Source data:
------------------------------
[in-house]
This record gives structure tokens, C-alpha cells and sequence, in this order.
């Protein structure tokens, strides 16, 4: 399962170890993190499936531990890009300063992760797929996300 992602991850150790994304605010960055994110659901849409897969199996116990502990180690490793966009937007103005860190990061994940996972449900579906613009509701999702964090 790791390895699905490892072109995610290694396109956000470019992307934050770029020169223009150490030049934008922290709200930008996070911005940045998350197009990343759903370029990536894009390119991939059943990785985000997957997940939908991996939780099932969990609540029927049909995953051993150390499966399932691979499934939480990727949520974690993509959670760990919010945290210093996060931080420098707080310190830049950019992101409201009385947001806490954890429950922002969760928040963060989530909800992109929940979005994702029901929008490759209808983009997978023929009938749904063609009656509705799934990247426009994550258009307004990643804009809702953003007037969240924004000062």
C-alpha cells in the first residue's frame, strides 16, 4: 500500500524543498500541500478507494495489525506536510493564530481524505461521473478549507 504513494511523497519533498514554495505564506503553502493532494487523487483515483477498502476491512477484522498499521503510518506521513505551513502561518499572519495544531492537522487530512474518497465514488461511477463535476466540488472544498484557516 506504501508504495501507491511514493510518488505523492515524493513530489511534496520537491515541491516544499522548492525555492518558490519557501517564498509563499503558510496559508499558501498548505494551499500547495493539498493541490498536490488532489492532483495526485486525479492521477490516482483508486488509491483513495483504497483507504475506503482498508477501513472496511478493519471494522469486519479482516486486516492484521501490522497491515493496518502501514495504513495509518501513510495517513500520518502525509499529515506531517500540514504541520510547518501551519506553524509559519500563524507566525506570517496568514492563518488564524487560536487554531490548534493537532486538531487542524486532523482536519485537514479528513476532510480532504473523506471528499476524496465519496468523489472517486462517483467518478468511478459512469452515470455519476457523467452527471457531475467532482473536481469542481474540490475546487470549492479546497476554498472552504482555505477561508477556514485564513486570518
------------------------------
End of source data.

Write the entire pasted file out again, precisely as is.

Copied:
[in-house]
This record gives structure tokens, C-alpha cells and sequence, in this order.
């Protein structure tokens, strides 16, 4: 399962170890993190499936531990890009300063992760797929996300 992602991850150790994304605010960055994110659901849409897969199996116990502990180690490793966009937007103005860190990061994940996972449900579906613009509701999702964090 790791390895699905490892072109995610290694396109956000470019992307934050770029020169223009150490030049934008922290709200930008996070911005940045998350197009990343759903370029990536894009390119991939059943990785985000997957997940939908991996939780099932969990609540029927049909995953051993150390499966399932691979499934939480990727949520974690993509959670760990919010945290210093996060931080420098707080310190830049950019992101409201009385947001806490954890429950922002969760928040963060989530909800992109929940979005994702029901929008490759209808983009997978023929009938749904063609009656509705799934990247426009994550258009307004990643804009809702953003007037969240924004000062």
C-alpha cells in the first residue's frame, strides 16, 4: 500500500524543498500541500478507494495489525506536510493564530481524505461521473478549507 504513494511523497519533498514554495505564506503553502493532494487523487483515483477498502476491512477484522498499521503510518506521513505551513502561518499572519495544531492537522487530512474518497465514488461511477463535476466540488472544498484557516 506504501508504495501507491511514493510518488505523492515524493513530489511534496520537491515541491516544499522548492525555492518558490519557501517564498509563499503558510496559508499558501498548505494551499500547495493539498493541490498536490488532489492532483495526485486525479492521477490516482483508486488509491483513495483504497483507504475506503482498508477501513472496511478493519471494522469486519479482516486486516492484521501490522497491515493496518502501514495504513495509518501513510495517513500520518502525509499529515506531517500540514504541520510547518501551519506553524509559519500563524507566525506570517496568514492563518488564524487560536487554531490548534493537532486538531487542524486532523482536519485537514479528513476532510480532504473523506471528499476524496465519496468523489472517486462517483467518478468511478459512469452515470455519476457523467452527471457531475467532482473536481469542481474540490475546487470549492479546497476554498472552504482555505477561508477556514485564513486570518